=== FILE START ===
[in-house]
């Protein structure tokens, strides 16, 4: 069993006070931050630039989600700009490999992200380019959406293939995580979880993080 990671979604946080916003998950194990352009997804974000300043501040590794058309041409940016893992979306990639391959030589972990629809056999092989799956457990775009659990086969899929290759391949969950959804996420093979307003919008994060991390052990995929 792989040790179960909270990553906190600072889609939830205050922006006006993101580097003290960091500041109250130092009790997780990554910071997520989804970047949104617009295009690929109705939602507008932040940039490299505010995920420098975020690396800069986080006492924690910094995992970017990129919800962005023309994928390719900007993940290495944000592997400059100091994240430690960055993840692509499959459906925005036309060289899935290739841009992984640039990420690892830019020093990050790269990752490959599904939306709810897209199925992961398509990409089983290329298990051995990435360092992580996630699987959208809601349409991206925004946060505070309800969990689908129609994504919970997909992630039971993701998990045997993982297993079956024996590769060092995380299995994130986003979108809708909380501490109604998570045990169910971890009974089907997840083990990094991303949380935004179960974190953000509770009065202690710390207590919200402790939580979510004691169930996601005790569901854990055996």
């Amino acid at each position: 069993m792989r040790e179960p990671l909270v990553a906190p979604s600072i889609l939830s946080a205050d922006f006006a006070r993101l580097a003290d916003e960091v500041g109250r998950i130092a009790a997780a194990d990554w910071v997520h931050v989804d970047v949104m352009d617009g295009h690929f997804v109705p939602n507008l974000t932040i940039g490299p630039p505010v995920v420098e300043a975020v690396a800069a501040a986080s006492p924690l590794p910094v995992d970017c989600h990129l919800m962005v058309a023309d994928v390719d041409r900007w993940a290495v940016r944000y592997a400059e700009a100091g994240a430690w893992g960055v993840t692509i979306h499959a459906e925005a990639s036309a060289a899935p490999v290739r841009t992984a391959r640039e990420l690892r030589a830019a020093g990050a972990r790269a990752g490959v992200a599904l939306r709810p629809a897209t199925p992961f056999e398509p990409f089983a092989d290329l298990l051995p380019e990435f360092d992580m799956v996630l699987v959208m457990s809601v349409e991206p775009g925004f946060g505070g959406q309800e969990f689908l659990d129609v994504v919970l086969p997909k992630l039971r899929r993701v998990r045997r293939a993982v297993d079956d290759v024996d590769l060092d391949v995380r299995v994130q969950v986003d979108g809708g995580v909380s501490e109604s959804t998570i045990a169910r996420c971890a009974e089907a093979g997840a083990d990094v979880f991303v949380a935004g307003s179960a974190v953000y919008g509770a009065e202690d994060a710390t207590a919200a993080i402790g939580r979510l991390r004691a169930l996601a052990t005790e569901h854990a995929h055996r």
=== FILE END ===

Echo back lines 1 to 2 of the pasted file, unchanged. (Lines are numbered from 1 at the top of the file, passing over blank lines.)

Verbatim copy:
[in-house]
């Protein structure tokens, strides 16, 4: 069993006070931050630039989600700009490999992200380019959406293939995580979880993080 990671979604946080916003998950194990352009997804974000300043501040590794058309041409940016893992979306990639391959030589972990629809056999092989799956457990775009659990086969899929290759391949969950959804996420093979307003919008994060991390052990995929 792989040790179960909270990553906190600072889609939830205050922006006006993101580097003290960091500041109250130092009790997780990554910071997520989804970047949104617009295009690929109705939602507008932040940039490299505010995920420098975020690396800069986080006492924690910094995992970017990129919800962005023309994928390719900007993940290495944000592997400059100091994240430690960055993840692509499959459906925005036309060289899935290739841009992984640039990420690892830019020093990050790269990752490959599904939306709810897209199925992961398509990409089983290329298990051995990435360092992580996630699987959208809601349409991206925004946060505070309800969990689908129609994504919970997909992630039971993701998990045997993982297993079956024996590769060092995380299995994130986003979108809708909380501490109604998570045990169910971890009974089907997840083990990094991303949380935004179960974190953000509770009065202690710390207590919200402790939580979510004691169930996601005790569901854990055996």